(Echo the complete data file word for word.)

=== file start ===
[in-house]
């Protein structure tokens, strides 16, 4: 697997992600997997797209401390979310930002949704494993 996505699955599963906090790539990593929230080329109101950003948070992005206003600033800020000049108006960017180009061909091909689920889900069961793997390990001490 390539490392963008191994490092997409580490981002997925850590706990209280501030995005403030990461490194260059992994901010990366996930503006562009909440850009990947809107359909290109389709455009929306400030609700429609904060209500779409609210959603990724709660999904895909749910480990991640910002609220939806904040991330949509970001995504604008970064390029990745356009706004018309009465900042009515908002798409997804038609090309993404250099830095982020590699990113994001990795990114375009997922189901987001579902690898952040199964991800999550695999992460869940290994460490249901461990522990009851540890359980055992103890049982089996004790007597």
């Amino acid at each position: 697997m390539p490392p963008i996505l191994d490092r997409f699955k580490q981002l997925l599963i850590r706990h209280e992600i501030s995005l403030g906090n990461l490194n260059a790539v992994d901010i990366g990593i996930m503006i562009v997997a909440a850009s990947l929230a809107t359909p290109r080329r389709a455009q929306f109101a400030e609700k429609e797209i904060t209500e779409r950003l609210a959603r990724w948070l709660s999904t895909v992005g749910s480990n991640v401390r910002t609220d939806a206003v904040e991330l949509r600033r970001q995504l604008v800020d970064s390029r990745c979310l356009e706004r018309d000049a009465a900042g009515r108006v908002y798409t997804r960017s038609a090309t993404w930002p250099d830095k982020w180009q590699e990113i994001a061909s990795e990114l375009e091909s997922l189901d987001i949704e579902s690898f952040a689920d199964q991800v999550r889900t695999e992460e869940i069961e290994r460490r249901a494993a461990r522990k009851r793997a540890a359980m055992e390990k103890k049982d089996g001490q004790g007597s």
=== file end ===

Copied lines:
[in-house]
């Protein structure tokens, strides 16, 4: 697997992600997997797209401390979310930002949704494993 996505699955599963906090790539990593929230080329109101950003948070992005206003600033800020000049108006960017180009061909091909689920889900069961793997390990001490 390539490392963008191994490092997409580490981002997925850590706990209280501030995005403030990461490194260059992994901010990366996930503006562009909440850009990947809107359909290109389709455009929306400030609700429609904060209500779409609210959603990724709660999904895909749910480990991640910002609220939806904040991330949509970001995504604008970064390029990745356009706004018309009465900042009515908002798409997804038609090309993404250099830095982020590699990113994001990795990114375009997922189901987001579902690898952040199964991800999550695999992460869940290994460490249901461990522990009851540890359980055992103890049982089996004790007597």
């Amino acid at each position: 697997m390539p490392p963008i996505l191994d490092r997409f699955k580490q981002l997925l599963i850590r706990h209280e992600i501030s995005l403030g906090n990461l490194n260059a790539v992994d901010i990366g990593i996930m503006i562009v997997a909440a850009s990947l929230a809107t359909p290109r080329r389709a455009q929306f109101a400030e609700k429609e797209i904060t209500e779409r950003l609210a959603r990724w948070l709660s999904t895909v992005g749910s480990n991640v401390r910002t609220d939806a206003v904040e991330l949509r600033r970001q995504l604008v800020d970064s390029r990745c979310l356009e706004r018309d000049a009465a900042g009515r108006v908002y798409t997804r960017s038609a090309t993404w930002p250099d830095k982020w180009q590699e990113i994001a061909s990795e990114l375009e091909s997922l189901d987001i949704e579902s690898f952040a689920d199964q991800v999550r889900t695999e992460e869940i069961e290994r460490r249901a494993a461990r522990k009851r793997a540890a359980m055992e390990k103890k049982d089996g001490q004790g007597s």